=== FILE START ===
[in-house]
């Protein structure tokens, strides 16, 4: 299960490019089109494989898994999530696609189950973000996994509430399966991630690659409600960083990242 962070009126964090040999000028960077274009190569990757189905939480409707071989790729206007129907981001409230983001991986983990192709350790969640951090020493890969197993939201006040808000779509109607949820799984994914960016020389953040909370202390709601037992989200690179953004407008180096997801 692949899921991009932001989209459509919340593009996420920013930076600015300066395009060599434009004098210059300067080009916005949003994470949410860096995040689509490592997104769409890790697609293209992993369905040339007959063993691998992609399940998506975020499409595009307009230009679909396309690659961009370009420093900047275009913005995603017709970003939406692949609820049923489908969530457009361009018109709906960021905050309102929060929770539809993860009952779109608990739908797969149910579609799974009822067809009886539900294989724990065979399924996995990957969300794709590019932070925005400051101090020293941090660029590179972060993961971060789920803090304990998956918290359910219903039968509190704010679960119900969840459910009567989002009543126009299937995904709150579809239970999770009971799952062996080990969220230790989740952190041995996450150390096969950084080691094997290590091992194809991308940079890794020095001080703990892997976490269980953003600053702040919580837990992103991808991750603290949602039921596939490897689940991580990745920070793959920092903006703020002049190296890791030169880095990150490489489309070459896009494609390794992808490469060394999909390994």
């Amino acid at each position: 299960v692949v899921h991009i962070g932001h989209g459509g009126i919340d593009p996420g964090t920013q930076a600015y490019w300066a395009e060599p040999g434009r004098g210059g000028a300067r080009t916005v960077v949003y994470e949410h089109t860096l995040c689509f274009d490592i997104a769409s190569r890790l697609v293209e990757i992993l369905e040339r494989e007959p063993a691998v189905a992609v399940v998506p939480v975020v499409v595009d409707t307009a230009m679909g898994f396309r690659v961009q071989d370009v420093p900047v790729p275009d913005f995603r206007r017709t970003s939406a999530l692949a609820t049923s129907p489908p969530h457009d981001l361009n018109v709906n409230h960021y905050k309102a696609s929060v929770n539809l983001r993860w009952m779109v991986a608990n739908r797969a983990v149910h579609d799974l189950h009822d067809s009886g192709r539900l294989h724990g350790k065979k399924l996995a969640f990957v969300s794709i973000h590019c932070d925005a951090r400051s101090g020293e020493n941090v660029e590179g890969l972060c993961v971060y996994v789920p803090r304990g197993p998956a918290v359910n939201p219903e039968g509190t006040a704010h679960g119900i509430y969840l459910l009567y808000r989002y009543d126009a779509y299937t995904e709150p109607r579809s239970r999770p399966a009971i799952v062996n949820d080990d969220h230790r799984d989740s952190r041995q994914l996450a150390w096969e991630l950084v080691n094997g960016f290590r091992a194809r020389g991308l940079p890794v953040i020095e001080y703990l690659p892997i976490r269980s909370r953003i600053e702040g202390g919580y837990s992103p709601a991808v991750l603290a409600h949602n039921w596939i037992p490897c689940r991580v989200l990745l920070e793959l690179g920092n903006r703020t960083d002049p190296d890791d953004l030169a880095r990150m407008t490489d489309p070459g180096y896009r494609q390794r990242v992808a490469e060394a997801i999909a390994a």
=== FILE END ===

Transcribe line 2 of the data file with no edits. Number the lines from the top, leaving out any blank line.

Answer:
């Protein structure tokens, strides 16, 4: 299960490019089109494989898994999530696609189950973000996994509430399966991630690659409600960083990242 962070009126964090040999000028960077274009190569990757189905939480409707071989790729206007129907981001409230983001991986983990192709350790969640951090020493890969197993939201006040808000779509109607949820799984994914960016020389953040909370202390709601037992989200690179953004407008180096997801 692949899921991009932001989209459509919340593009996420920013930076600015300066395009060599434009004098210059300067080009916005949003994470949410860096995040689509490592997104769409890790697609293209992993369905040339007959063993691998992609399940998506975020499409595009307009230009679909396309690659961009370009420093900047275009913005995603017709970003939406692949609820049923489908969530457009361009018109709906960021905050309102929060929770539809993860009952779109608990739908797969149910579609799974009822067809009886539900294989724990065979399924996995990957969300794709590019932070925005400051101090020293941090660029590179972060993961971060789920803090304990998956918290359910219903039968509190704010679960119900969840459910009567989002009543126009299937995904709150579809239970999770009971799952062996080990969220230790989740952190041995996450150390096969950084080691094997290590091992194809991308940079890794020095001080703990892997976490269980953003600053702040919580837990992103991808991750603290949602039921596939490897689940991580990745920070793959920092903006703020002049190296890791030169880095990150490489489309070459896009494609390794992808490469060394999909390994």